What the heck is a spleenwort? There's an old belief, the doctrine of signatures, that plants whose
shape resembles some part of the human body were meant to be used for medically treating that
part. Nobody is certain when this concept originated, but in the early 1600s a shoemaker from
Görlitz, Germany, one Jacob Böhme, had a vision along the same lines, and wrote a book
about it. Although Böhme made no medically related claims about his beliefs, others interpreted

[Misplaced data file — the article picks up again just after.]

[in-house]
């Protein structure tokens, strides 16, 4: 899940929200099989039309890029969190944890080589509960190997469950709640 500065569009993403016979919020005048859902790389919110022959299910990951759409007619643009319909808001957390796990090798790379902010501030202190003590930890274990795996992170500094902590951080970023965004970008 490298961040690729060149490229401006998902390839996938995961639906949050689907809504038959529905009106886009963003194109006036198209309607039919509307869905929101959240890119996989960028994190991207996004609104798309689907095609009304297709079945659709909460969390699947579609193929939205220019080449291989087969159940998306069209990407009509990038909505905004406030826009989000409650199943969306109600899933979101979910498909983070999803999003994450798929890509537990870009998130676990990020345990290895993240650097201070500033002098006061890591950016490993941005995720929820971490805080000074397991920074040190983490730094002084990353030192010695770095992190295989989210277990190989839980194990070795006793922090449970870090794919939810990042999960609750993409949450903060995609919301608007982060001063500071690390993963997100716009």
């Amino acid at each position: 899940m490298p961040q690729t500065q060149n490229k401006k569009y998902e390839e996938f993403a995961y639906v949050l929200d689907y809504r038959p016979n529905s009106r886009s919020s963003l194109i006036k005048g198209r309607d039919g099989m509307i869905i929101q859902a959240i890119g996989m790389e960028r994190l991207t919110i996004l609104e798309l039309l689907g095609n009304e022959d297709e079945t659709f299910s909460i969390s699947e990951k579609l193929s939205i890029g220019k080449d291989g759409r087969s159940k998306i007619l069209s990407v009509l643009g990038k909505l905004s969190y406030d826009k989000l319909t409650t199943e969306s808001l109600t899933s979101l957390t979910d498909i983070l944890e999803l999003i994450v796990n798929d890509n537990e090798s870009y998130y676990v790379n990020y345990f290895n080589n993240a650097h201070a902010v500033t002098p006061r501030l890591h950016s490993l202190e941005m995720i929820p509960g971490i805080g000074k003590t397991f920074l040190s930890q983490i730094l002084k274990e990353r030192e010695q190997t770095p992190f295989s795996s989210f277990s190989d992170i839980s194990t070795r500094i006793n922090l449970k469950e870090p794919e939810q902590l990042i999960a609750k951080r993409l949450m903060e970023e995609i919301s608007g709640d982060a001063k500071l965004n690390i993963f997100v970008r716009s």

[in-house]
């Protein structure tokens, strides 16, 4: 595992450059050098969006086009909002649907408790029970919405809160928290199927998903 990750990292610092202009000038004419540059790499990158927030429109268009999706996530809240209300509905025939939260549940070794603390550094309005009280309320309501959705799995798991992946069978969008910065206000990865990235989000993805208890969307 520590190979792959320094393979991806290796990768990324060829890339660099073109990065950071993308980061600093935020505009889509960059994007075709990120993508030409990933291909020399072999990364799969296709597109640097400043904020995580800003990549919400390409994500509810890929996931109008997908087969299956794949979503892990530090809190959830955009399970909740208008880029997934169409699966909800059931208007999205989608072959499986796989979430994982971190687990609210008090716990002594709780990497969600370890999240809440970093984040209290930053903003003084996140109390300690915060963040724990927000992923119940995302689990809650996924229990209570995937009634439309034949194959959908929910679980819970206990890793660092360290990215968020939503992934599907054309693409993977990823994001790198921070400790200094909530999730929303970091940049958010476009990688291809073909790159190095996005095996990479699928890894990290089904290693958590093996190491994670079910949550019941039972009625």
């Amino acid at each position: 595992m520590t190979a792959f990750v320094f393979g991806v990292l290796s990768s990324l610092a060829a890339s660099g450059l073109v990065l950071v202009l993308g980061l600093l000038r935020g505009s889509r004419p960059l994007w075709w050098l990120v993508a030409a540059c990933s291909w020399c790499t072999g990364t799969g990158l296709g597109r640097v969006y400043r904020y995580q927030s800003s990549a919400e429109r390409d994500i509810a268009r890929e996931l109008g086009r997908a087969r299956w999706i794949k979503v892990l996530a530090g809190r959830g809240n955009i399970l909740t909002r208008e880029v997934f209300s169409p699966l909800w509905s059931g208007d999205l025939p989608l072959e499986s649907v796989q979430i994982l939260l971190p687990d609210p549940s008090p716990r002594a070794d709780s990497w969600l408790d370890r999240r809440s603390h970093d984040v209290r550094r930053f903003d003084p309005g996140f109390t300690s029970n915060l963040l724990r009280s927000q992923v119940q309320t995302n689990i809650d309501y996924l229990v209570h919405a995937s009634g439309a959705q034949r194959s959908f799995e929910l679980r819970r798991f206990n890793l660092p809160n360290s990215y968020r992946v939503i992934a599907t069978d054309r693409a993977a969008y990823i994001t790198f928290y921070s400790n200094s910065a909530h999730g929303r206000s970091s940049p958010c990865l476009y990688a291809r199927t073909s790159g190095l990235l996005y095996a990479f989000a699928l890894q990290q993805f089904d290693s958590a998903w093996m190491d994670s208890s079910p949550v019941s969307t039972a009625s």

the idea literally and began treating people.
In the case of spleenwort, the tiny sori (spore packets) on the bottoms of the leaves are shaped like spleens.
"Wort" is an ancient word meaning "plant." So spleenwort means "plant that has something on it
that looks sort of like a spleen so it must be medicine for spleen problems."
Exhibit A: Spleen (green). From Gray's Anatomy.
Exhibit B: Spleenwort sori. From Ferns of Northeastern United States.
wonder why I'm suspicious of herbal remedies.